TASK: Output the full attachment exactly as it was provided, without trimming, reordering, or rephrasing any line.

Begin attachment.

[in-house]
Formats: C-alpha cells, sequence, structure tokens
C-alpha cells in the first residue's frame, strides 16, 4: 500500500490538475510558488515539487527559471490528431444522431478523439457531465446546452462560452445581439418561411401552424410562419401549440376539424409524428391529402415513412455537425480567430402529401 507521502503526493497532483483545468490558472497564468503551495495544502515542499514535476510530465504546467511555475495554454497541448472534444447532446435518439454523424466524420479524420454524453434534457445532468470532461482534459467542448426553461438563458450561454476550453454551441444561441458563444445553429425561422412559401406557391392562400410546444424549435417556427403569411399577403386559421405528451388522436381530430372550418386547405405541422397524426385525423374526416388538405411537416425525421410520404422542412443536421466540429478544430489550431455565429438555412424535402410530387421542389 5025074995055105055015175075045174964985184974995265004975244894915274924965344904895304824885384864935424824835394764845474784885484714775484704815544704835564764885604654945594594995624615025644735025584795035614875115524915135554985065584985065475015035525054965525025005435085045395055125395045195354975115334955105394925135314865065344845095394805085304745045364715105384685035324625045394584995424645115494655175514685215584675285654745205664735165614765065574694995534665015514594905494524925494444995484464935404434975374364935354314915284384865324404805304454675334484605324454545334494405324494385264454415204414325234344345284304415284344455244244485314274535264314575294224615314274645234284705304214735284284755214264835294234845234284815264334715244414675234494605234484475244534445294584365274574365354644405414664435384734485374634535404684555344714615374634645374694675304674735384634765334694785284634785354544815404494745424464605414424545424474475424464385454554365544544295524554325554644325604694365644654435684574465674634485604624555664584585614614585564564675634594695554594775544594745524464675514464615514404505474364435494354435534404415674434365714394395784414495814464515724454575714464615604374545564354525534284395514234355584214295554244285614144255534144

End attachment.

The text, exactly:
[in-house]
Formats: C-alpha cells, sequence, structure tokens
C-alpha cells in the first residue's frame, strides 16, 4: 500500500490538475510558488515539487527559471490528431444522431478523439457531465446546452462560452445581439418561411401552424410562419401549440376539424409524428391529402415513412455537425480567430402529401 507521502503526493497532483483545468490558472497564468503551495495544502515542499514535476510530465504546467511555475495554454497541448472534444447532446435518439454523424466524420479524420454524453434534457445532468470532461482534459467542448426553461438563458450561454476550453454551441444561441458563444445553429425561422412559401406557391392562400410546444424549435417556427403569411399577403386559421405528451388522436381530430372550418386547405405541422397524426385525423374526416388538405411537416425525421410520404422542412443536421466540429478544430489550431455565429438555412424535402410530387421542389 5025074995055105055015175075045174964985184974995265004975244894915274924965344904895304824885384864935424824835394764845474784885484714775484704815544704835564764885604654945594594995624615025644735025584795035614875115524915135554985065584985065475015035525054965525025005435085045395055125395045195354975115334955105394925135314865065344845095394805085304745045364715105384685035324625045394584995424645115494655175514685215584675285654745205664735165614765065574694995534665015514594905494524925494444995484464935404434975374364935354314915284384865324404805304454675334484605324454545334494405324494385264454415204414325234344345284304415284344455244244485314274535264314575294224615314274645234284705304214735284284755214264835294234845234284815264334715244414675234494605234484475244534445294584365274574365354644405414664435384734485374634535404684555344714615374634645374694675304674735384634765334694785284634785354544815404494745424464605414424545424474475424464385454554365544544295524554325554644325604694365644654435684574465674634485604624555664584585614614585564564675634594695554594775544594745524464675514464615514404505474364435494354435534404415674434365714394395784414495814464515724454575714464615604374545564354525534284395514234355584214295554244285614144255534144